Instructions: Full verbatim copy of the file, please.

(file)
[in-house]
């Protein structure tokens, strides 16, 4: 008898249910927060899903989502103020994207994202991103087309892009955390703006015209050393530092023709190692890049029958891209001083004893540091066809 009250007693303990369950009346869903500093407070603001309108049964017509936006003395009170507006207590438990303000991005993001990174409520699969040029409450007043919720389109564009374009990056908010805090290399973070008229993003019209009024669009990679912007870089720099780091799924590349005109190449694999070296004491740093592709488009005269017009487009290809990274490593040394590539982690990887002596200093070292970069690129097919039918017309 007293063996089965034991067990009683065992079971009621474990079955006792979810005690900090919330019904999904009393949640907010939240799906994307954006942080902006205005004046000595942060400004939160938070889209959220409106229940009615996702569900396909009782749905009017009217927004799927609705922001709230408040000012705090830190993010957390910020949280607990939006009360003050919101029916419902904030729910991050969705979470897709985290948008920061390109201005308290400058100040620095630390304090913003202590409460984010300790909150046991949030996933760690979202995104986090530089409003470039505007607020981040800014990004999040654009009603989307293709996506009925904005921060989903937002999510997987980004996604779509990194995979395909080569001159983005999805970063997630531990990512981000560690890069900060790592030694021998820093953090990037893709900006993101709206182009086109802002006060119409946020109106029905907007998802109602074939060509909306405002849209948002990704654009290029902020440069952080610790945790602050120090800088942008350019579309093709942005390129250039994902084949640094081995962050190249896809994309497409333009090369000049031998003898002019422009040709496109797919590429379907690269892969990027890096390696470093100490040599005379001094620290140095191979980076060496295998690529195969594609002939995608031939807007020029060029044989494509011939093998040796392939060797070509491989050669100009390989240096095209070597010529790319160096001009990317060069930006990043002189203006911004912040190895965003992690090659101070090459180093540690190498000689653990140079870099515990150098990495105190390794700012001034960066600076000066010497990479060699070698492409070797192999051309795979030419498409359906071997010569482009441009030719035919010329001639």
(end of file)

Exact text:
[in-house]
């Protein structure tokens, strides 16, 4: 008898249910927060899903989502103020994207994202991103087309892009955390703006015209050393530092023709190692890049029958891209001083004893540091066809 009250007693303990369950009346869903500093407070603001309108049964017509936006003395009170507006207590438990303000991005993001990174409520699969040029409450007043919720389109564009374009990056908010805090290399973070008229993003019209009024669009990679912007870089720099780091799924590349005109190449694999070296004491740093592709488009005269017009487009290809990274490593040394590539982690990887002596200093070292970069690129097919039918017309 007293063996089965034991067990009683065992079971009621474990079955006792979810005690900090919330019904999904009393949640907010939240799906994307954006942080902006205005004046000595942060400004939160938070889209959220409106229940009615996702569900396909009782749905009017009217927004799927609705922001709230408040000012705090830190993010957390910020949280607990939006009360003050919101029916419902904030729910991050969705979470897709985290948008920061390109201005308290400058100040620095630390304090913003202590409460984010300790909150046991949030996933760690979202995104986090530089409003470039505007607020981040800014990004999040654009009603989307293709996506009925904005921060989903937002999510997987980004996604779509990194995979395909080569001159983005999805970063997630531990990512981000560690890069900060790592030694021998820093953090990037893709900006993101709206182009086109802002006060119409946020109106029905907007998802109602074939060509909306405002849209948002990704654009290029902020440069952080610790945790602050120090800088942008350019579309093709942005390129250039994902084949640094081995962050190249896809994309497409333009090369000049031998003898002019422009040709496109797919590429379907690269892969990027890096390696470093100490040599005379001094620290140095191979980076060496295998690529195969594609002939995608031939807007020029060029044989494509011939093998040796392939060797070509491989050669100009390989240096095209070597010529790319160096001009990317060069930006990043002189203006911004912040190895965003992690090659101070090459180093540690190498000689653990140079870099515990150098990495105190390794700012001034960066600076000066010497990479060699070698492409070797192999051309795979030419498409359906071997010569482009441009030719035919010329001639």